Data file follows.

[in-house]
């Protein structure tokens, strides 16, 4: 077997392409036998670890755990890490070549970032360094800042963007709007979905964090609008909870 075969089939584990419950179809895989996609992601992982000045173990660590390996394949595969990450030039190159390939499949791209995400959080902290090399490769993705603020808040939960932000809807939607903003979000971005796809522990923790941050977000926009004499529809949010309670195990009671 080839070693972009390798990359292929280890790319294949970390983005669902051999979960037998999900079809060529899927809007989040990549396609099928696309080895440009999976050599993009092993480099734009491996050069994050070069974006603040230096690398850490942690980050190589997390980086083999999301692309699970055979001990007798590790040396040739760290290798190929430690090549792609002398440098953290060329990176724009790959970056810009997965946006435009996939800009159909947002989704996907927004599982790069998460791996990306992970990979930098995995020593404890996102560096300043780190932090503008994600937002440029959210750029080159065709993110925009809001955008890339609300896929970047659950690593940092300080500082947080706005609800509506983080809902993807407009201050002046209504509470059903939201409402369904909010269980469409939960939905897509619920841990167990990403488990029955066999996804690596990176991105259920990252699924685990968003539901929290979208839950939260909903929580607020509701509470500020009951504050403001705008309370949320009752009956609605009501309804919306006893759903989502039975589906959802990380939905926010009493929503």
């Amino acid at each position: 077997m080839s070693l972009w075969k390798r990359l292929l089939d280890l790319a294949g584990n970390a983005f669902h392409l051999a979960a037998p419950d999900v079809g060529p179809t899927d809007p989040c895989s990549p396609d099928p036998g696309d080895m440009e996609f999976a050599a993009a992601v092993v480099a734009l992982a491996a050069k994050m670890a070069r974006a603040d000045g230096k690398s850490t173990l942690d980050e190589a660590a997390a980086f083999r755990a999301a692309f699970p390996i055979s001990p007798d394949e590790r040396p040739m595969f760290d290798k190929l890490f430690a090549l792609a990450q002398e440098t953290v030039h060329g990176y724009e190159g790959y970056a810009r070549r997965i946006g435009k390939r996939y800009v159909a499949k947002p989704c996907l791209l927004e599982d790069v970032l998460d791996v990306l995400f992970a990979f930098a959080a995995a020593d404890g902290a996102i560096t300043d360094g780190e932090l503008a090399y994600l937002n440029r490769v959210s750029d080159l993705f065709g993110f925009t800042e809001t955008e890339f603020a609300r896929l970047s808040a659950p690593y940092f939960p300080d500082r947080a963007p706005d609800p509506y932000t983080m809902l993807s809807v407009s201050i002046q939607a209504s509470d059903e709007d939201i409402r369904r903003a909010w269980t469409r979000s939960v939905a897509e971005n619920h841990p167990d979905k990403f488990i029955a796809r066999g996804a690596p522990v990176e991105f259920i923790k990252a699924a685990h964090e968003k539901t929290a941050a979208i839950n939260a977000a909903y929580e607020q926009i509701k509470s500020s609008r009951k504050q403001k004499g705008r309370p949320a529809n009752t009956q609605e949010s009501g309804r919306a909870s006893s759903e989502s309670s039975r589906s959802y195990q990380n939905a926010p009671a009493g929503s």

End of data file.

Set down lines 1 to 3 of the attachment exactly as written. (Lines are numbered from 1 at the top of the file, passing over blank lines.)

[in-house]
């Protein structure tokens, strides 16, 4: 077997392409036998670890755990890490070549970032360094800042963007709007979905964090609008909870 075969089939584990419950179809895989996609992601992982000045173990660590390996394949595969990450030039190159390939499949791209995400959080902290090399490769993705603020808040939960932000809807939607903003979000971005796809522990923790941050977000926009004499529809949010309670195990009671 080839070693972009390798990359292929280890790319294949970390983005669902051999979960037998999900079809060529899927809007989040990549396609099928696309080895440009999976050599993009092993480099734009491996050069994050070069974006603040230096690398850490942690980050190589997390980086083999999301692309699970055979001990007798590790040396040739760290290798190929430690090549792609002398440098953290060329990176724009790959970056810009997965946006435009996939800009159909947002989704996907927004599982790069998460791996990306992970990979930098995995020593404890996102560096300043780190932090503008994600937002440029959210750029080159065709993110925009809001955008890339609300896929970047659950690593940092300080500082947080706005609800509506983080809902993807407009201050002046209504509470059903939201409402369904909010269980469409939960939905897509619920841990167990990403488990029955066999996804690596990176991105259920990252699924685990968003539901929290979208839950939260909903929580607020509701509470500020009951504050403001705008309370949320009752009956609605009501309804919306006893759903989502039975589906959802990380939905926010009493929503």
């Amino acid at each position: 077997m080839s070693l972009w075969k390798r990359l292929l089939d280890l790319a294949g584990n970390a983005f669902h392409l051999a979960a037998p419950d999900v079809g060529p179809t899927d809007p989040c895989s990549p396609d099928p036998g696309d080895m440009e996609f999976a050599a993009a992601v092993v480099a734009l992982a491996a050069k994050m670890a070069r974006a603040d000045g230096k690398s850490t173990l942690d980050e190589a660590a997390a980086f083999r755990a999301a692309f699970p390996i055979s001990p007798d394949e590790r040396p040739m595969f760290d290798k190929l890490f430690a090549l792609a990450q002398e440098t953290v030039h060329g990176y724009e190159g790959y970056a810009r070549r997965i946006g435009k390939r996939y800009v159909a499949k947002p989704c996907l791209l927004e599982d790069v970032l998460d791996v990306l995400f992970a990979f930098a959080a995995a020593d404890g902290a996102i560096t300043d360094g780190e932090l503008a090399y994600l937002n440029r490769v959210s750029d080159l993705f065709g993110f925009t800042e809001t955008e890339f603020a609300r896929l970047s808040a659950p690593y940092f939960p300080d500082r947080a963007p706005d609800p509506y932000t983080m809902l993807s809807v407009s201050i002046q939607a209504s509470d059903e709007d939201i409402r369904r903003a909010w269980t469409r979000s939960v939905a897509e971005n619920h841990p167990d979905k990403f488990i029955a796809r066999g996804a690596p522990v990176e991105f259920i923790k990252a699924a685990h964090e968003k539901t929290a941050a979208i839950n939260a977000a909903y929580e607020q926009i509701k509470s500020s609008r009951k504050q403001k004499g705008r309370p949320a529809n009752t009956q609605e949010s009501g309804r919306a909870s006893s759903e989502s309670s039975r589906s959802y195990q990380n939905a926010p009671a009493g929503s």